Too Many Cooks in the Kitchen: Manage Criticism like a Boss!

Too many cooks spoil the broth. The pressure to implement every opinion from every resource can confuse, frustrate, and potentially riddle a singer with self-doubt. The oft-repeated rule to “only listen to those you are paying or those who are paying you” can have its own complications - your trusted sources within these categories can contradict each other! Manage criticism like a (cake) boss by prioritizing the opinions of those who matter and giving less stock to those who do not. Once you give a hierarchy to the resources in your life, it won't matter how many cooks are in your kitchen!


They say the customer is always right, but you also can’t make everyone happy. Sometimes it is hard to distinguish a passionate patron from a bitter Yelp-reviewer. Likewise, the members of your audience are bound to have vastly different opinions about you! Consider the criticism given to you, but let it go if it is inaccurate or unnecessarily negative. If you are ever unsure if you should implement a suggestion, reach out to someone you trust - like your teacher or close colleague!


It is the job of the dishwasher to scrub away the dirt and grime of daily use. Your family, friends, and peers serve a similar purpose in ridding you of doubt, negativity, and stress. Sometimes the dishwashers may scrub a little too enthusiastically and leave a scuff in the glossy facade of a dish, as can your supporters when offering up helpful criticisms that may be more frustrating than intended. Leave the cooking to the cooks: consider the views of your "dishwashers" and move forward.

Chefs de Parti

As the butcher must trim the fat from the steak, so your diction teacher must trim the bad linguistic habits from your singing. As the Soup Chef builds a stew by layering flavor upon flavor, your coach assists you in turning your tools into a finished product. As the Baker decorates a cake, so must the director fill the void of an empty stage with a vision. The Chefs de Parti, or Line Cooks, are each the authority of their specific expertise! You pay some musical authorities (coaches, teachers, etc.), while you are paid to work with others (directors, conductors, etc.). It is important to keep these colleagues happy whilst acting within the bounds of what you are capable of. When it comes to criticism, the latter must be helped by the former. All are experts in their own right, but a successful business cannot exist without the support of all these resources!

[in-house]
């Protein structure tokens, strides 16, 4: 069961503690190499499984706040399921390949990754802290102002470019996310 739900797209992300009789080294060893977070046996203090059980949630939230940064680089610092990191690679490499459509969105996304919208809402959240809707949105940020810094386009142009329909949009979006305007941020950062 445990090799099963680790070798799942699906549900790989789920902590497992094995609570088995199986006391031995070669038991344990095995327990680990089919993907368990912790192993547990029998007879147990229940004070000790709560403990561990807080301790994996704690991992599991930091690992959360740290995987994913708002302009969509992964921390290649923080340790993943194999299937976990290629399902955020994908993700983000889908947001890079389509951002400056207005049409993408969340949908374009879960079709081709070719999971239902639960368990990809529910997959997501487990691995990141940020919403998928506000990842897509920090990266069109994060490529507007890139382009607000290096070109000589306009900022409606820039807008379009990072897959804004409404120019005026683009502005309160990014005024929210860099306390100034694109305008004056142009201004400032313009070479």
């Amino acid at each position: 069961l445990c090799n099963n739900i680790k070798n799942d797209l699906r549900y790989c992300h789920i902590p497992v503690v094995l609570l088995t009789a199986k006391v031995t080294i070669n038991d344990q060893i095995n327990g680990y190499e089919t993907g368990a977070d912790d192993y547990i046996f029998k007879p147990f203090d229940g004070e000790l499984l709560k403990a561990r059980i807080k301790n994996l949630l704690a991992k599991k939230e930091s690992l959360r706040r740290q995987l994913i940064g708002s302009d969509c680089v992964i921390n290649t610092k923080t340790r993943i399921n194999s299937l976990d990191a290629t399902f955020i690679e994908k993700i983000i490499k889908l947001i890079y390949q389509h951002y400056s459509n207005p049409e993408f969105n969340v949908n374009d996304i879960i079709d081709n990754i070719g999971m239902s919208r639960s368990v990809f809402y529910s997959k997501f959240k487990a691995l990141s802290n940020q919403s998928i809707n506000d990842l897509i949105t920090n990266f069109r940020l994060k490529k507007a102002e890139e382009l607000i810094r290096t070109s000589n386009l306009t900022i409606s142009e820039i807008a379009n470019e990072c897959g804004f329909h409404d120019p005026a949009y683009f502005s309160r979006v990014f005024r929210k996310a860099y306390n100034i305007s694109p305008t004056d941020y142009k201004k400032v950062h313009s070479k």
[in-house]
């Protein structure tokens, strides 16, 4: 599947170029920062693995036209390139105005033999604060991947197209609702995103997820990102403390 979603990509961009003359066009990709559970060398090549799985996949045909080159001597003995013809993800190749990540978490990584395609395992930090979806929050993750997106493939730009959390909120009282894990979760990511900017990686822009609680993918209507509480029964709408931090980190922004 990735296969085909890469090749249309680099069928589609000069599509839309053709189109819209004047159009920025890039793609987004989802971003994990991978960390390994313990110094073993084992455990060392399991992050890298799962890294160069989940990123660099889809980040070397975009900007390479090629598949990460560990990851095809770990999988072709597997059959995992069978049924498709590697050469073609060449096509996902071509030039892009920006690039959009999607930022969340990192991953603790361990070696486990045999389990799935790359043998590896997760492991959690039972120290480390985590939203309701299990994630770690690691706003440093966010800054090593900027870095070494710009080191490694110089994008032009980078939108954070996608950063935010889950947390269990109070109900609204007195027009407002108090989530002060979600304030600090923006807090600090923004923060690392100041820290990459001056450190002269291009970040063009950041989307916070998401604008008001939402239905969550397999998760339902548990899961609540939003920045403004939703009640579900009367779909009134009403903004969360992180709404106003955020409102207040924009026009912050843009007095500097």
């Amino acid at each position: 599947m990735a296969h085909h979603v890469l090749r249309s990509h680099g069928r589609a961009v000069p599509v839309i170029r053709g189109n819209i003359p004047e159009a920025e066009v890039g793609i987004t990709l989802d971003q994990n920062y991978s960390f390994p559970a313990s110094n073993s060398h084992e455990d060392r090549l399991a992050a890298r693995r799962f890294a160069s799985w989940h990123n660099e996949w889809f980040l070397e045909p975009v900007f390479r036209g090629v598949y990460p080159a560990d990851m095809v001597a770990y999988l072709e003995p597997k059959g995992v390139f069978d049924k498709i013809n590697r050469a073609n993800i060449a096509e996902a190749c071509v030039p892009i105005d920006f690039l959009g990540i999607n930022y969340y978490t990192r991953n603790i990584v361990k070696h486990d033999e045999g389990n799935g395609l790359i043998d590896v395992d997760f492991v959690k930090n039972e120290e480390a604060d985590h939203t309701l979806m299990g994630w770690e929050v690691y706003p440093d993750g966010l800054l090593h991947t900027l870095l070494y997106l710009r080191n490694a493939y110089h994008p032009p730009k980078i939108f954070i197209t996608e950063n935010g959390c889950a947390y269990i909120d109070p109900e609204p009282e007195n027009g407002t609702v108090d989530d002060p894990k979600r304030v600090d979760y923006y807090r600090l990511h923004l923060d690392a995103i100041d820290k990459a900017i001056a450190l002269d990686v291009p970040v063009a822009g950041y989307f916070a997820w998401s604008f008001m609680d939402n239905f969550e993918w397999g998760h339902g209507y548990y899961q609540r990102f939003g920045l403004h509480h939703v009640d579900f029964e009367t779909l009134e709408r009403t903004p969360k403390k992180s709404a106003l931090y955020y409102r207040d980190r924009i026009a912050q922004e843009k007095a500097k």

Sous Chef

The Sous Chef is the Assistant Chef and second-in-command. Your teacher should function this way and should be considered your most trusted musical resource. Even if you disagree at times, it is imperative to have a relationship built on trust and mutual respect. You should have zero doubt in your mind that he or she has your best interest at heart. For more information on choosing a teacher, read our own Laura Isabella’s article Grad School Step One: Find a Teacher.

Head Chef

You! The head chef is the top managerial position and is responsible for the supervision of the other chefs. You are responsible for applying what you have learned from your staff. If you find that you identify more with an opinion given by a director than a coach, you can make that executive decision. If your peer tells you that your teacher was wrong in his evaluation of your fach and you disagree with your peer - that's fine. You can graciously accept your peer's opinion without fretting over your lack of interest in acting on said opinion. While all things should be done with dignity and respect to your peers and higher-ups, don't forget: YOU are the Head Chef of your voice!


What are some other ways to staff your musical kitchen? Be sure to serve us a suggestion below... Bon appétit!

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